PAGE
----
Dissertations, Theses, and Capstone Projects

Date of Degree


Document Type


Degree Name



Political Science


Frances Fox Piven

Committee Members

John Mollenkopf

Stephen Brier

Subject Categories

American Politics


Open Admissions, imposition of tuition, City University of New York (CUNY), City College take over, political economy of higher education, race and class politics.


This dissertation is a political-economic, race and class analysis of two moments of struggle at CUNY: the take over of parts of City College, leading to the Open Admissions policy in 1969; and the fiscal crisis of New York City, leading to the imposition of tuition for undergraduate students in 1975-76. Both policies illustrate the fundamental contradiction between meritocracy and democracy, two of the main political ideals that influence the way we think about American society and its higher education system. Using CUNY as a case study—with a focus on City College—and citing original interviews as well as archival material, this dissertation also explores the claims made by some of the actors who influenced the political terms that defined both policies.

I argue that the use of merit-based criteria at the municipal colleges/CUNY has been part of the process in which education becomes a commodity, making it a private good. Merit-based criteria relies on a political set of rules that is set based on institutional and political needs. Therefore, the belief that education is “the great leveler”—one of the most powerful tools to alleviate poverty and inequality in American society—is only partially correct. Also necessary is a broad, federal and state set of public policy interventions that aim to bolster funding for public higher education institutions to support both students and the institutions they attend, alongside macroeconomic interventions that limit corporate power.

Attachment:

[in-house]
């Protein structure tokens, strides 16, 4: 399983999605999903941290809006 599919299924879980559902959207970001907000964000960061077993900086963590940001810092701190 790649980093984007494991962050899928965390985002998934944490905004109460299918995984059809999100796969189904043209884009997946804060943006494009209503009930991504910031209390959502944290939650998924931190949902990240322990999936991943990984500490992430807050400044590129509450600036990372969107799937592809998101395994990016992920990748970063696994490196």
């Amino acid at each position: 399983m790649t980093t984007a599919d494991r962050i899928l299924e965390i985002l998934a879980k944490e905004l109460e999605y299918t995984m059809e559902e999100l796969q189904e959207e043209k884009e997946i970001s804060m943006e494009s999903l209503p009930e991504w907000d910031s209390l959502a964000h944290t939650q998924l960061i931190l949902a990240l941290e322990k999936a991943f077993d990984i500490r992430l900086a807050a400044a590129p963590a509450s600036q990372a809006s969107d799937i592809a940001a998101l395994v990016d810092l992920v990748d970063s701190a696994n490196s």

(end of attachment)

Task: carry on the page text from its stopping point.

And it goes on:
In examining how students and other political actors acquired and used specific ideologies to guide their actions, I also argue that using a racial disparity framework to understand how both open admissions and the imposition of tuition came to be implemented obscures the class politics and power dynamics that influence individuals, groups, and policy outcomes. Therefore, demystifying, untangling and specifying the complex and multiple causal factors that led to both policies is one of the primary goals of this dissertation.

The resulting analysis offers a critical context for understanding the current transformation of higher education beyond CUNY.

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